Had this been a case of intoxication in the workplace without the other elements, the outcome would very likely be different. Intoxication, however, does not provide an excuse for serious misconduct of the type engaged in by the Grievant. The mitigating factors of length of service, the lack of prior discipline for similar conduct and the Grievant's commitment to alcoholism treatment are outweighed by the Employer's interest in protecting the integrity and credibility of its equal employment policies and rules. 

As a result, he rejected the Union's grievance.

Arbitrator Duffy's Award can be found here.

Sunday, October 12, 2014

State must adhere to cba despite lack of appropriated funds

The Illinois Appellate Court has upheld an award of Arbitrator Edwin Benn finding the state's refusal to implement a scheduled wage increase to be contrary to the cba. State v. AFSCME Council 31

The cba, as modified by subsequent Cost Sharing Agreements (CSAs), called for the implementation of a 2% wage increase on July 1, 2011. However, citing adverse economic conditions and the absence of sufficient appropriated funds from the General Assembly, the State refused to implement the increase. While the Governor's proposed budget fully funded all collective bargaining agreements, the budget passed by the  General Assembly did not include funds for certain contractual increases.

The Union grieved the refusal to implement the increase, and Arbitrator Benn sustained the grievance, ordering the State to immediately pay the increase (and future increases) and to make whole affected employees. In doing so the Arbitrator rejected the State's argument that he should interpret and apply provisions of the Illinois Public Labor Relations Act and the State Constitution which, it contended, effectively prohibited the State from implementing the increase in the absence of appropriated funds. Noting that his authority was limited to interpreting the parties' contract, the Arbitrator declined to engage in an analysis of the statutory or constitutional limitations. Those issues, he concluded, were more appropriately decided by the courts.

The State sought to set aside the award as contrary to public policy, but the trial court substantially declined. The Appellate Court has now affirmed that decision.

The Court noted that the State's Constitution proscribed laws impairing the obligations of contracts, and that the IPLRA expressly authorized the State to enter into multi-year agreements. The Court concluded that the State's position would render multi-year agreement unenforceable. The Court summarized its holding:

Like the State of Iowa in Iowa Council 61, the State of Illinois here argues that if the General Assembly chooses to appropriate all its funds to specific purposes other than the payments of amounts the State's agents agreed to pay state employees, then the State owes its employees nothing. Such an interpretation of the CBA and the CSAs, as documents that commit the State to nothing, cannot stand. The State's interpretation of the General Assembly's appropriation power would allow the General Assembly in every appropriation bill to impair the State's obligations under its contracts. We adopt the reasoning of the Iowa Supreme Court in Iowa Council 61. The State, through its authorized agents, may commit the State to pay parties who enter into contracts with the State, even before the General Assembly has appropriated funds for the contract. Iowa Council 61, 484 N.W.2d at 394; see also Association of Surrogates & Supreme Court Reporters v. State of New York, 940 F.2d 766, 771 (2d Cir. 1991). If the State seeks to make the contract contingent on appropriation, it must make that contingency explicit in the contract. See Carlstrom v. State, 694 P.2d 1, 4 (Wash. 1985).

Update: The Illinois Supreme court has overturned the lower court and vacated Arbitrator Benn's Award as contrary to public policy. Public policy challenges to arbitration awards- three recent cases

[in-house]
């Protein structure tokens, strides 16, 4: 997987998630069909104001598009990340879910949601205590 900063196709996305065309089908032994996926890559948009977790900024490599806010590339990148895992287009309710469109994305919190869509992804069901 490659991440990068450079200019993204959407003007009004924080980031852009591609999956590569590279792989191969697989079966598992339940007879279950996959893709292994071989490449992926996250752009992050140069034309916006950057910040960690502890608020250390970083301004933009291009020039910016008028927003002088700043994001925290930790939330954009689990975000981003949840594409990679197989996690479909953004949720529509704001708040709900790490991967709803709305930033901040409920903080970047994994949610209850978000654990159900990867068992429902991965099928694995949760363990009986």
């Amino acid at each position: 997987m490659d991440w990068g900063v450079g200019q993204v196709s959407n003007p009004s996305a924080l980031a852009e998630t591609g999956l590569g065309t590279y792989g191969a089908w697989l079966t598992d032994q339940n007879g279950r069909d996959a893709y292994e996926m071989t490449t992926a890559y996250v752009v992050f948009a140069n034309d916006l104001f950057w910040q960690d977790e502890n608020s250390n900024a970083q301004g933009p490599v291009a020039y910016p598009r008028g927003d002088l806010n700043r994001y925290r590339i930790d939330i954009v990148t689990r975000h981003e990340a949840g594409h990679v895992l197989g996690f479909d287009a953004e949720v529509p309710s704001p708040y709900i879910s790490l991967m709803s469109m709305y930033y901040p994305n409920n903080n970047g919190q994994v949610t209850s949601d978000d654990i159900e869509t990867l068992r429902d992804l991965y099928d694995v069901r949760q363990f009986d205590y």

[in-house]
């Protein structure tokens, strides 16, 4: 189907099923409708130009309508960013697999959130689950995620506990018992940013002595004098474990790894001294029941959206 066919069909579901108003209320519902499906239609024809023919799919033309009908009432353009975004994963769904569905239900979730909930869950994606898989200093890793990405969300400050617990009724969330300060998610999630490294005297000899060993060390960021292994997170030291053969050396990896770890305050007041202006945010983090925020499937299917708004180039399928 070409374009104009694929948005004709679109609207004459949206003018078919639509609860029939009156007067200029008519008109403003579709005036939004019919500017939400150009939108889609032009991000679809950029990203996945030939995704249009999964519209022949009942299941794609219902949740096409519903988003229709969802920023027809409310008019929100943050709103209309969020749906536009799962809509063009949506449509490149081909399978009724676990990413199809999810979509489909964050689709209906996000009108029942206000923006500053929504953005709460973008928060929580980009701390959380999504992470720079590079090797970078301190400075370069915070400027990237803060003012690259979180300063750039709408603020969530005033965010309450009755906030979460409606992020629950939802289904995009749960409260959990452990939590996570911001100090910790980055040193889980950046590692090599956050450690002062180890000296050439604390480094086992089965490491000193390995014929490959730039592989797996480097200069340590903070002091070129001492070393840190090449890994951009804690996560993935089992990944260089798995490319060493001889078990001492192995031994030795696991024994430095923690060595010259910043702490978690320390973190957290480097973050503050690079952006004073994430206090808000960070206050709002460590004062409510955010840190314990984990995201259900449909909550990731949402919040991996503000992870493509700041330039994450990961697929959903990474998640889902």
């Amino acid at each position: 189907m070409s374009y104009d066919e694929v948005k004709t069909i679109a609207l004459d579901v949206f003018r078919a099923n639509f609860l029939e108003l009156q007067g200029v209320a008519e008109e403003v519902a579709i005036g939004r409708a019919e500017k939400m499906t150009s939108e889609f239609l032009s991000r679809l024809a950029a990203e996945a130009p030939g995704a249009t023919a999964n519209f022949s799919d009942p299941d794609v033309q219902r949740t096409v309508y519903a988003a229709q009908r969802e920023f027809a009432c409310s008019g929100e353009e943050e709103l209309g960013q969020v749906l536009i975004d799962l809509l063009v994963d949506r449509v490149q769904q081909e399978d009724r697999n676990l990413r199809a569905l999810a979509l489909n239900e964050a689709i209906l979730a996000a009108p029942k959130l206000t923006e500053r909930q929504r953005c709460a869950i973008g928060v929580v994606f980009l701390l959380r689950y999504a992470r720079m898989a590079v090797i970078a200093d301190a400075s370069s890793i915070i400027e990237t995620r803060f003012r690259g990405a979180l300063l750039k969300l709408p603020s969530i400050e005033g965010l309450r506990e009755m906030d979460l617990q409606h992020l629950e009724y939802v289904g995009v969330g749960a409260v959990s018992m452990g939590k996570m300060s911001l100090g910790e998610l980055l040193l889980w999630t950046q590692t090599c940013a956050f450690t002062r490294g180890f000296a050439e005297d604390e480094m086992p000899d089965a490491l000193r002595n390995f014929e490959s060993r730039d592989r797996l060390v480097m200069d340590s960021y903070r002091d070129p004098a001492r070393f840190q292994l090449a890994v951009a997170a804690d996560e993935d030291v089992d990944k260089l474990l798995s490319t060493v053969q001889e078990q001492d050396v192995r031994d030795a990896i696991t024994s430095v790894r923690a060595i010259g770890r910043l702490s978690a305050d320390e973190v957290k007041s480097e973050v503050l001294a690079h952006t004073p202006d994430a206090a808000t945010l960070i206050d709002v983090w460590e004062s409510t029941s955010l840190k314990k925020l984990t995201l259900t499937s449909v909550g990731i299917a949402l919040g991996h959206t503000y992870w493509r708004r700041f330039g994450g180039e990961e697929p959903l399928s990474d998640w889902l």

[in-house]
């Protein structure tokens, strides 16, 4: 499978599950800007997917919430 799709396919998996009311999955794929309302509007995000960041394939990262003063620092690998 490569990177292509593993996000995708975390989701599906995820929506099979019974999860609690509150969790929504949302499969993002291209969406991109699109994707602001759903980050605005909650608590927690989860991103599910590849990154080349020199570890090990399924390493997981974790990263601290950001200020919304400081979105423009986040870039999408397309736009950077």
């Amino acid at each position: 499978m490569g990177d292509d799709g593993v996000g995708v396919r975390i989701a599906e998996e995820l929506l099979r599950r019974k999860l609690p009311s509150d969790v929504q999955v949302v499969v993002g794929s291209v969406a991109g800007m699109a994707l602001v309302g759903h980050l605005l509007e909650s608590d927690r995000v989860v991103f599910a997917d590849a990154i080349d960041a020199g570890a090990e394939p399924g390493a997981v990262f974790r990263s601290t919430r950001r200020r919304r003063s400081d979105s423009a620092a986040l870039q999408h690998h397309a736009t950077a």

Sunday, October 5, 2014

Terminating a past practice

Arbitrator Paul Glendon has found that the City of Toledo breached its agreement with the Toledo Police Patrolman's Association when it unilaterally prohibited officers from engaging in outside employment at any establishment primarily in the business of dispensing alcohol.

The parties' agreement prohibits any employee of the City from accepting employment that is adverse to or in conflict with the employee's employment. Notwithstanding this language, and for in excess of thirty years, officers had been allowed to work outside of (e.g. in parking lots, streets, etc).establishments primarily engaged in dispensing alcohol. The parties referred to this as "projecting." The City, without objection from the Union, did prohibit projecting at  businesses that were the subject of an investigation or prosecution for criminal or liquor license violations.  In March of 2014, however, the Chief issued a Notice prohibiting all such employment. The City maintained the Chief was simply exercising a management right in deciding that any outside employment at such an establishment was adverse to and in conflict with police employment.

In addressing the Union's grievance, Arbitrator Glendon concluded that the ability of officers to work outside of establishments primarily in the business of dispensing alcohol was an established past practice that the City could not unilaterally alter during the contract term. He agreed with the Union that the thirty year practice "met the usual criteria of duration, consistency and mutuality to be a binding past practice clarifying the meaning of the 'adverse to or in conflict with' standard."

 Arbitrator Glendon cautioned that his determination did not mean that the practice could never be terminated, but found that the City had failed to establish a basis for doing so. He noted:

The City could give notice at the end of the contract term that it no longer would recognize it under a successor agreement, thereby making it a subject for bargaining. To justify unilateral termination of the practice during the contract term, however, the City had the burden of proving that circumstances under which it was established and perpetuated no longer existed and that current circumstances are such that it is reasonable to believe any and all  projecting would be adverse to or in conflict with police employment. Absent clear, convincing evidence to that effect, the City's unilateral mid-term prohibition of all projecting would be an arbitrary, unjustified exercise of its "administrative responsibility" recognized in [the cba].

Accordingly he declared the Chief's March notice to be void ab initio and remanded the dispute to the parties for negotiation of the monetary remedy.

The Toledo Blade reports on the decision here, and links to Arbitrator Glendon's Award here.